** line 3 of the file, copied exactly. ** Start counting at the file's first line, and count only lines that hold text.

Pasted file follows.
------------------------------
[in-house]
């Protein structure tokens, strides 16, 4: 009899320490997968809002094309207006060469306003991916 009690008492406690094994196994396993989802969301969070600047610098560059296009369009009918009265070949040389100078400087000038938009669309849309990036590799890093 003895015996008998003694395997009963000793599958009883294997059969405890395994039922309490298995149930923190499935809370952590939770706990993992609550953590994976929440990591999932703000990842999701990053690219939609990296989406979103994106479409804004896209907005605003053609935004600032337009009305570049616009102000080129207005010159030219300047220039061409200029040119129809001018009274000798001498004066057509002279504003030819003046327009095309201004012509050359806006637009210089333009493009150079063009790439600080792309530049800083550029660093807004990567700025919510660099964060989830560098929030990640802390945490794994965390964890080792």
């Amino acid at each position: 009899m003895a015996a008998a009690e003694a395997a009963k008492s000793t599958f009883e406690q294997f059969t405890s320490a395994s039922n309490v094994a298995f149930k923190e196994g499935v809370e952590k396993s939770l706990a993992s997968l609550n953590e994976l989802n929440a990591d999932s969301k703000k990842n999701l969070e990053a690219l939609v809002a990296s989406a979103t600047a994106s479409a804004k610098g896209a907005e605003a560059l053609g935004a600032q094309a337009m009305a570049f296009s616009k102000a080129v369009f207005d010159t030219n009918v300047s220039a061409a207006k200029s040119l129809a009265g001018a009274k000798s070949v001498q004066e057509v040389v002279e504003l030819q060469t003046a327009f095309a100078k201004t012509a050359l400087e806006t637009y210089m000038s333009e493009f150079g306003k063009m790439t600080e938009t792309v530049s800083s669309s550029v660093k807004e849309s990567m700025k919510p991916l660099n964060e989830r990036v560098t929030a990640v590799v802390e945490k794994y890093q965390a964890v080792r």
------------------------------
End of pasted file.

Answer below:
């Amino acid at each position: 009899m003895a015996a008998a009690e003694a395997a009963k008492s000793t599958f009883e406690q294997f059969t405890s320490a395994s039922n309490v094994a298995f149930k923190e196994g499935v809370e952590k396993s939770l706990a993992s997968l609550n953590e994976l989802n929440a990591d999932s969301k703000k990842n999701l969070e990053a690219l939609v809002a990296s989406a979103t600047a994106s479409a804004k610098g896209a907005e605003a560059l053609g935004a600032q094309a337009m009305a570049f296009s616009k102000a080129v369009f207005d010159t030219n009918v300047s220039a061409a207006k200029s040119l129809a009265g001018a009274k000798s070949v001498q004066e057509v040389v002279e504003l030819q060469t003046a327009f095309a100078k201004t012509a050359l400087e806006t637009y210089m000038s333009e493009f150079g306003k063009m790439t600080e938009t792309v530049s800083s669309s550029v660093k807004e849309s990567m700025k919510p991916l660099n964060e989830r990036v560098t929030a990640v590799v802390e945490k794994y890093q965390a964890v080792r």